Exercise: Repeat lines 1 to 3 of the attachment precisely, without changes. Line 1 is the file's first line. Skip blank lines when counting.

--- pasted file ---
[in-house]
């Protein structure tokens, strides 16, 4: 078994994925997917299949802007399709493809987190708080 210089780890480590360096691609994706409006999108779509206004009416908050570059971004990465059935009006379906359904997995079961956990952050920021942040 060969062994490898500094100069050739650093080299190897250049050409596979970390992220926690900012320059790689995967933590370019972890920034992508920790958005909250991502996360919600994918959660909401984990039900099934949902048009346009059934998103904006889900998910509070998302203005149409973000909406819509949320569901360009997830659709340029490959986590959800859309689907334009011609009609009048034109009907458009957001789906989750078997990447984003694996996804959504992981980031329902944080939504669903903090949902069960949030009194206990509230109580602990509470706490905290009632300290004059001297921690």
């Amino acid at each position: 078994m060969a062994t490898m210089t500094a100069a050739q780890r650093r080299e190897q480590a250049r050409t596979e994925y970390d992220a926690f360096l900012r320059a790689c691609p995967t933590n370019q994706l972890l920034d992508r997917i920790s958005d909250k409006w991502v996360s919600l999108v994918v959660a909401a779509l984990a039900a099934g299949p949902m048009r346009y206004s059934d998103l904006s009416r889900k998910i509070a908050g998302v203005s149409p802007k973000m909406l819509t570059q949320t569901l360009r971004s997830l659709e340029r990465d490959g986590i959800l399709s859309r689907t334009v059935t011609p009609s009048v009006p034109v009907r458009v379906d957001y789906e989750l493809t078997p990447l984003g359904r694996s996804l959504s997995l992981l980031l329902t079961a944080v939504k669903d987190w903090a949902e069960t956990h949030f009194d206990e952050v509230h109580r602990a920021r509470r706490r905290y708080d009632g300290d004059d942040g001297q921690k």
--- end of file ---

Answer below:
[in-house]
């Protein structure tokens, strides 16, 4: 078994994925997917299949802007399709493809987190708080 210089780890480590360096691609994706409006999108779509206004009416908050570059971004990465059935009006379906359904997995079961956990952050920021942040 060969062994490898500094100069050739650093080299190897250049050409596979970390992220926690900012320059790689995967933590370019972890920034992508920790958005909250991502996360919600994918959660909401984990039900099934949902048009346009059934998103904006889900998910509070998302203005149409973000909406819509949320569901360009997830659709340029490959986590959800859309689907334009011609009609009048034109009907458009957001789906989750078997990447984003694996996804959504992981980031329902944080939504669903903090949902069960949030009194206990509230109580602990509470706490905290009632300290004059001297921690």
């Amino acid at each position: 078994m060969a062994t490898m210089t500094a100069a050739q780890r650093r080299e190897q480590a250049r050409t596979e994925y970390d992220a926690f360096l900012r320059a790689c691609p995967t933590n370019q994706l972890l920034d992508r997917i920790s958005d909250k409006w991502v996360s919600l999108v994918v959660a909401a779509l984990a039900a099934g299949p949902m048009r346009y206004s059934d998103l904006s009416r889900k998910i509070a908050g998302v203005s149409p802007k973000m909406l819509t570059q949320t569901l360009r971004s997830l659709e340029r990465d490959g986590i959800l399709s859309r689907t334009v059935t011609p009609s009048v009006p034109v009907r458009v379906d957001y789906e989750l493809t078997p990447l984003g359904r694996s996804l959504s997995l992981l980031l329902t079961a944080v939504k669903d987190w903090a949902e069960t956990h949030f009194d206990e952050v509230h109580r602990a920021r509470r706490r905290y708080d009632g300290d004059d942040g001297q921690k």